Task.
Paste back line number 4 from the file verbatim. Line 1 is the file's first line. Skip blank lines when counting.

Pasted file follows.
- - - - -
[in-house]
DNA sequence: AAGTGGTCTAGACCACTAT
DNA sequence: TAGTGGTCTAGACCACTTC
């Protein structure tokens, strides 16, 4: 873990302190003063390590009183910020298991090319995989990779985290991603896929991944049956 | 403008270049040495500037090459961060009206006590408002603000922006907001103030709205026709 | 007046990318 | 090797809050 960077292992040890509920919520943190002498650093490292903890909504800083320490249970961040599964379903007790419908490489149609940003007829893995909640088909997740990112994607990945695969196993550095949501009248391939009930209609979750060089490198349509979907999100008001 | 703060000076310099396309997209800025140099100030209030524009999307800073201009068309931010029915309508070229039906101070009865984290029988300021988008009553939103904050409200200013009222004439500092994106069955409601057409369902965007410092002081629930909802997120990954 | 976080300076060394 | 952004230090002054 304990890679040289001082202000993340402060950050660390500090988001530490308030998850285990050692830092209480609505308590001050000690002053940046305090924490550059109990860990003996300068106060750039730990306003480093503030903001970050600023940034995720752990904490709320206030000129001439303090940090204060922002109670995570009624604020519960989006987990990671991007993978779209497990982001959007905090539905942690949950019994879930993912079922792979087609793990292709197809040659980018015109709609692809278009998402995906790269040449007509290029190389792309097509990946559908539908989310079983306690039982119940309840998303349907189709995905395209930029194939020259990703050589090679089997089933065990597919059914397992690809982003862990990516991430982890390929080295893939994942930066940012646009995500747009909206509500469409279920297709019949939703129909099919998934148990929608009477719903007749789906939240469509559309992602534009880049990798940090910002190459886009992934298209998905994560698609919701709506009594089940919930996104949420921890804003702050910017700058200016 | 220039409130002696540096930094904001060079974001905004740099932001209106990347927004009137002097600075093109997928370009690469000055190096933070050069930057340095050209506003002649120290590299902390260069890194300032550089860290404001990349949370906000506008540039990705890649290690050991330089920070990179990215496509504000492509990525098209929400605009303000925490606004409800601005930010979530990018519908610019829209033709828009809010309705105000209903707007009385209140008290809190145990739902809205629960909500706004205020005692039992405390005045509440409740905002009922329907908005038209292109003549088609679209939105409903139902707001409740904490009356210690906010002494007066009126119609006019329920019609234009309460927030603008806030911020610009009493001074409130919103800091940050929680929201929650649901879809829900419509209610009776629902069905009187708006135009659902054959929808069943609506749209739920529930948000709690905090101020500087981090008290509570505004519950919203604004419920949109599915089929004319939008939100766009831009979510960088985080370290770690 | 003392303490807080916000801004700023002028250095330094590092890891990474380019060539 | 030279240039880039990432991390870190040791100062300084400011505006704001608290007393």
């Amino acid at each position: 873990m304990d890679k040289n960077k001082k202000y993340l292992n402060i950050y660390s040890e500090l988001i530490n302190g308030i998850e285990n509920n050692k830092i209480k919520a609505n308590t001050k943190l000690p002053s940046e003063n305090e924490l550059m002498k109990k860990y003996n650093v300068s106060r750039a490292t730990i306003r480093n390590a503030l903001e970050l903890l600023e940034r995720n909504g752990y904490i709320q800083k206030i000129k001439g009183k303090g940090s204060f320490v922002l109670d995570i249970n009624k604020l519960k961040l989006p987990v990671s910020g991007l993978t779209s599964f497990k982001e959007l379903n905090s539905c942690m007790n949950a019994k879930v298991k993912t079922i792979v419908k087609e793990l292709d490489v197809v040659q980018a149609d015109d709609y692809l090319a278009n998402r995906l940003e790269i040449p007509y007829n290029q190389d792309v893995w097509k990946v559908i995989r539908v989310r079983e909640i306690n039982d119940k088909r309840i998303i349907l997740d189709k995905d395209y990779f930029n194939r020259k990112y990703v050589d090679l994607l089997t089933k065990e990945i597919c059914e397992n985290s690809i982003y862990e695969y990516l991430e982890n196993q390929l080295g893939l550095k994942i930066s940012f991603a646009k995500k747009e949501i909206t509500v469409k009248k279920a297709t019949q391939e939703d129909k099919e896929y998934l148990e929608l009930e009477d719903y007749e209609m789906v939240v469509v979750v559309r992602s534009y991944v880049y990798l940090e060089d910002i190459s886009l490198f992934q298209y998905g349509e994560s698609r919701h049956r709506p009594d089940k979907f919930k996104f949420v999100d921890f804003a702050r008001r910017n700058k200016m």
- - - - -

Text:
């Protein structure tokens, strides 16, 4: 873990302190003063390590009183910020298991090319995989990779985290991603896929991944049956 | 403008270049040495500037090459961060009206006590408002603000922006907001103030709205026709 | 007046990318 | 090797809050 960077292992040890509920919520943190002498650093490292903890909504800083320490249970961040599964379903007790419908490489149609940003007829893995909640088909997740990112994607990945695969196993550095949501009248391939009930209609979750060089490198349509979907999100008001 | 703060000076310099396309997209800025140099100030209030524009999307800073201009068309931010029915309508070229039906101070009865984290029988300021988008009553939103904050409200200013009222004439500092994106069955409601057409369902965007410092002081629930909802997120990954 | 976080300076060394 | 952004230090002054 304990890679040289001082202000993340402060950050660390500090988001530490308030998850285990050692830092209480609505308590001050000690002053940046305090924490550059109990860990003996300068106060750039730990306003480093503030903001970050600023940034995720752990904490709320206030000129001439303090940090204060922002109670995570009624604020519960989006987990990671991007993978779209497990982001959007905090539905942690949950019994879930993912079922792979087609793990292709197809040659980018015109709609692809278009998402995906790269040449007509290029190389792309097509990946559908539908989310079983306690039982119940309840998303349907189709995905395209930029194939020259990703050589090679089997089933065990597919059914397992690809982003862990990516991430982890390929080295893939994942930066940012646009995500747009909206509500469409279920297709019949939703129909099919998934148990929608009477719903007749789906939240469509559309992602534009880049990798940090910002190459886009992934298209998905994560698609919701709506009594089940919930996104949420921890804003702050910017700058200016 | 220039409130002696540096930094904001060079974001905004740099932001209106990347927004009137002097600075093109997928370009690469000055190096933070050069930057340095050209506003002649120290590299902390260069890194300032550089860290404001990349949370906000506008540039990705890649290690050991330089920070990179990215496509504000492509990525098209929400605009303000925490606004409800601005930010979530990018519908610019829209033709828009809010309705105000209903707007009385209140008290809190145990739902809205629960909500706004205020005692039992405390005045509440409740905002009922329907908005038209292109003549088609679209939105409903139902707001409740904490009356210690906010002494007066009126119609006019329920019609234009309460927030603008806030911020610009009493001074409130919103800091940050929680929201929650649901879809829900419509209610009776629902069905009187708006135009659902054959929808069943609506749209739920529930948000709690905090101020500087981090008290509570505004519950919203604004419920949109599915089929004319939008939100766009831009979510960088985080370290770690 | 003392303490807080916000801004700023002028250095330094590092890891990474380019060539 | 030279240039880039990432991390870190040791100062300084400011505006704001608290007393």